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Buy-in for change projects

The people challenge in mega projects

Change management is also a key success factor. Most change management activities focus on stakeholders, but project teams also need change management.

First, a project team needs to share the same vision and goal and understand how each sub-team contributes to these. This requires active involvement from the executive sponsor and project leader.

They also need to work effectively as sub-teams and one big team. Project teams do not become effective by accident—they need to work on their teamwork in a conscious and planned manner.

Third, if project teams are involved in planning and implementing change management activities as part of their role, which is very common, they need to use a consistent methodology and toolkit that integrates with project management.

A common complaint I often hear from managers is that multiple and conflicting change management approaches are time consuming, confusing and result in duplication of effort as well as loss of shared learning. New methodologies like the Prosci Change Management Process overcome this problem.

Recommended solutions include:

  • Induction programs for new project team members.
  • Periodic check-ins and reinforcement of the vision and goals.
  • Continuous recognition of achievements and milestones.
  • Team development programs for sub-teams and the whole team.
  • Team skills training such as communications, managing differences, conflict and giving and receiving feedback.
  • Adopt a consistent, structured approach to change management.

Challenge 3: Sustaining engagement of key stakeholders
In long, complex projects, key people can easily disconnect with the original vision and purpose of the change. A good analogy is home renovation. During the lengthy process of designing and building it’s easy to lose sight of why you inflicted the pain of change on yourself. To keep going and finally enjoy the fruits of your labour, you need to continually remind yourself that it will be worth it.

In organisations, this vision disconnect is especially common with senior and middle managers who must juggle competing priorities between change projects and business as usual.

In one project I worked on, frontline client service staff initiated a major organisational change. They were aware that their clients’ needs had changed in the last few years and were not being met because of outdated processes, policies and roles. Even the service centres were now in the wrong locations. The organisation formed a project team that conducted an extensive review of the service delivery model, consulting clients, staff, managers and external stakeholders. Two years later, the project presented its recommendations for major change to structure and roles, processes, policies and locations.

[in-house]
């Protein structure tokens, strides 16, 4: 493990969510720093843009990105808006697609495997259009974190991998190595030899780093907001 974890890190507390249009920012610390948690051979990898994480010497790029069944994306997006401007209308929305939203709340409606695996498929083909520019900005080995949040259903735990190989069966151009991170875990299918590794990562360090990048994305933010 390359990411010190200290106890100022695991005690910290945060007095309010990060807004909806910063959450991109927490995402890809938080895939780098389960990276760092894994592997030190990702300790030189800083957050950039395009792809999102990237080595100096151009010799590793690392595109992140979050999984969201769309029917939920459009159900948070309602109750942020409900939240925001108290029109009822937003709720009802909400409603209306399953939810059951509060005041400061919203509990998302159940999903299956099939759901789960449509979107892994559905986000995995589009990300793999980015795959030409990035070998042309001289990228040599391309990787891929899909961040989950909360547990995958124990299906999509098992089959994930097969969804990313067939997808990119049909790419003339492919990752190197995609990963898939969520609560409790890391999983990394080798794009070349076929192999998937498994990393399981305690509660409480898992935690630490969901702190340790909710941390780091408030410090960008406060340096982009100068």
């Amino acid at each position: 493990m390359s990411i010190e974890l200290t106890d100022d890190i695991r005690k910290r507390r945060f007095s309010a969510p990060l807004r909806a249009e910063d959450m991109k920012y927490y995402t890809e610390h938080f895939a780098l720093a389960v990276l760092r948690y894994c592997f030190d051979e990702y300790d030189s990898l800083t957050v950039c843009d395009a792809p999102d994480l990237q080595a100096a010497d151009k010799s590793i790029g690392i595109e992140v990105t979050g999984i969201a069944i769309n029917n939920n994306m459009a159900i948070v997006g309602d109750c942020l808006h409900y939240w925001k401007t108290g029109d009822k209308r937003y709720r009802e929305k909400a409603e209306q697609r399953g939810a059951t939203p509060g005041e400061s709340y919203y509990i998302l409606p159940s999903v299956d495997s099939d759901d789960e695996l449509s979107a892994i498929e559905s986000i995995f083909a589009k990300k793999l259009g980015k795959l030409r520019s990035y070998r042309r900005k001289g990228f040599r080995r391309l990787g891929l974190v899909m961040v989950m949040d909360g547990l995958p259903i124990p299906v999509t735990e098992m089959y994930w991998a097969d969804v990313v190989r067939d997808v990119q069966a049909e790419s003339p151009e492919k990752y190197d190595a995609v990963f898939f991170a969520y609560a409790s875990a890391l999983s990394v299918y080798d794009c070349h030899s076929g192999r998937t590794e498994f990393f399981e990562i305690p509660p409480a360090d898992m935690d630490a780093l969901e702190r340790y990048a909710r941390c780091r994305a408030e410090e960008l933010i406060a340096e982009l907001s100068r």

As the project manager put it: “I spent two years pregnant with this baby, and when I delivered it, they said my baby was ugly”. Key people at all levels resisted the change. They seemed to have forgotten that they had initiated the change and participated fully in the review. The project sponsor worked with the project team and my firm to deliver a series of change management activities that reconnected people with the vision and implementation is now underway.

Recommended solutions include:

  • Re-engaging the project sponsor to lead this stage of the change—participate, facilitate, coach, be involved. This is not the time to delegate.
  • Hold management and staff forums to signal the transition between the design and implementation phases. Revisit why the change started, the vision, use stories, examples and case studies. Identify the implementation challenges ahead and the consequences of failure.
  • Re-prioritise business-as-usual and change activities—resolve competing priorities.
  • Provide change management training for managers, especially in building commitment and managing resistance in their teams.
  • Openly acknowledge people’s tangible and intangible losses. Support people with one-on-one and small group sessions. Communicate what will not change and the shared values that will continue.

Mega projects present major people challenges that can make or break the success of the change. Time invested in change management will give a high return on investment.

admin
Catherine Smithson is a leading facilitator, educator and consultant in change and leadership. She has 20 years’ experience as a senior manager and a consultant and has an in-depth understanding of best practices worldwide. She is the managing director of Being Human.
has written 4 articles for us.

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